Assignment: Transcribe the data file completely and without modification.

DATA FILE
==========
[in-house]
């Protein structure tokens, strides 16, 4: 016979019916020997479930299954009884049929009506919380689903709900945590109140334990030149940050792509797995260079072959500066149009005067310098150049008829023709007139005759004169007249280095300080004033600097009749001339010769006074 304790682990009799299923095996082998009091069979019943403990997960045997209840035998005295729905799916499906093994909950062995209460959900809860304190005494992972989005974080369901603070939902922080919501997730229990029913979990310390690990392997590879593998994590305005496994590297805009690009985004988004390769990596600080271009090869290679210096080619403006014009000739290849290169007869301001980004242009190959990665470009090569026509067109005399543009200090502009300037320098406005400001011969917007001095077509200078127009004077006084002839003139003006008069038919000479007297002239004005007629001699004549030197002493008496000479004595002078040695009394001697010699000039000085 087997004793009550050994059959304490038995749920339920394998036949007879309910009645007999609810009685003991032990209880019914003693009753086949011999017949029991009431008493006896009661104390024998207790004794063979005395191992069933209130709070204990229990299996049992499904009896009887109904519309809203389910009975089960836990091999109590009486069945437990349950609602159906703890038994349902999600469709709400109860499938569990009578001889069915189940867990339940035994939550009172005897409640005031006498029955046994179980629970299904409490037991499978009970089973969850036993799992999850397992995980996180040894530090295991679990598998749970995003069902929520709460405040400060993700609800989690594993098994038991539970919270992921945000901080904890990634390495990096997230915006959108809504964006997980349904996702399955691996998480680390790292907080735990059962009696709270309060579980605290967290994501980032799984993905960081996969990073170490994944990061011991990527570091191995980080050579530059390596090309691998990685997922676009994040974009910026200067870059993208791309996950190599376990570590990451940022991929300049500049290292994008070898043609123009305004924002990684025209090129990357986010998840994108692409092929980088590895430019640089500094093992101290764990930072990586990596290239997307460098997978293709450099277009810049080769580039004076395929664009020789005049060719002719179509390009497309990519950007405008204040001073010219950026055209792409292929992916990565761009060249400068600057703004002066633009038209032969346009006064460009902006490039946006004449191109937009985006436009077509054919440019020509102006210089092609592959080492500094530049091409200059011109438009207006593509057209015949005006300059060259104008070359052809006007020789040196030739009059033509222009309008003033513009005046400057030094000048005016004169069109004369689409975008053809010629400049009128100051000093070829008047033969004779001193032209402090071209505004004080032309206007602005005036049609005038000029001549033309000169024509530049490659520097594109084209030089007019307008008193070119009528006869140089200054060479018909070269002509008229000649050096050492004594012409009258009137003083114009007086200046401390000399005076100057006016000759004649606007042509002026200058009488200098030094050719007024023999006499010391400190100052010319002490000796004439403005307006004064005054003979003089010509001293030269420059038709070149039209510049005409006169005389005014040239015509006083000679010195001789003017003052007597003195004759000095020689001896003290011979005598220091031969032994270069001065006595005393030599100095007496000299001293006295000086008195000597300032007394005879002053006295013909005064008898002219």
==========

[in-house]
């Protein structure tokens, strides 16, 4: 016979019916020997479930299954009884049929009506919380689903709900945590109140334990030149940050792509797995260079072959500066149009005067310098150049008829023709007139005759004169007249280095300080004033600097009749001339010769006074 304790682990009799299923095996082998009091069979019943403990997960045997209840035998005295729905799916499906093994909950062995209460959900809860304190005494992972989005974080369901603070939902922080919501997730229990029913979990310390690990392997590879593998994590305005496994590297805009690009985004988004390769990596600080271009090869290679210096080619403006014009000739290849290169007869301001980004242009190959990665470009090569026509067109005399543009200090502009300037320098406005400001011969917007001095077509200078127009004077006084002839003139003006008069038919000479007297002239004005007629001699004549030197002493008496000479004595002078040695009394001697010699000039000085 087997004793009550050994059959304490038995749920339920394998036949007879309910009645007999609810009685003991032990209880019914003693009753086949011999017949029991009431008493006896009661104390024998207790004794063979005395191992069933209130709070204990229990299996049992499904009896009887109904519309809203389910009975089960836990091999109590009486069945437990349950609602159906703890038994349902999600469709709400109860499938569990009578001889069915189940867990339940035994939550009172005897409640005031006498029955046994179980629970299904409490037991499978009970089973969850036993799992999850397992995980996180040894530090295991679990598998749970995003069902929520709460405040400060993700609800989690594993098994038991539970919270992921945000901080904890990634390495990096997230915006959108809504964006997980349904996702399955691996998480680390790292907080735990059962009696709270309060579980605290967290994501980032799984993905960081996969990073170490994944990061011991990527570091191995980080050579530059390596090309691998990685997922676009994040974009910026200067870059993208791309996950190599376990570590990451940022991929300049500049290292994008070898043609123009305004924002990684025209090129990357986010998840994108692409092929980088590895430019640089500094093992101290764990930072990586990596290239997307460098997978293709450099277009810049080769580039004076395929664009020789005049060719002719179509390009497309990519950007405008204040001073010219950026055209792409292929992916990565761009060249400068600057703004002066633009038209032969346009006064460009902006490039946006004449191109937009985006436009077509054919440019020509102006210089092609592959080492500094530049091409200059011109438009207006593509057209015949005006300059060259104008070359052809006007020789040196030739009059033509222009309008003033513009005046400057030094000048005016004169069109004369689409975008053809010629400049009128100051000093070829008047033969004779001193032209402090071209505004004080032309206007602005005036049609005038000029001549033309000169024509530049490659520097594109084209030089007019307008008193070119009528006869140089200054060479018909070269002509008229000649050096050492004594012409009258009137003083114009007086200046401390000399005076100057006016000759004649606007042509002026200058009488200098030094050719007024023999006499010391400190100052010319002490000796004439403005307006004064005054003979003089010509001293030269420059038709070149039209510049005409006169005389005014040239015509006083000679010195001789003017003052007597003195004759000095020689001896003290011979005598220091031969032994270069001065006595005393030599100095007496000299001293006295000086008195000597300032007394005879002053006295013909005064008898002219």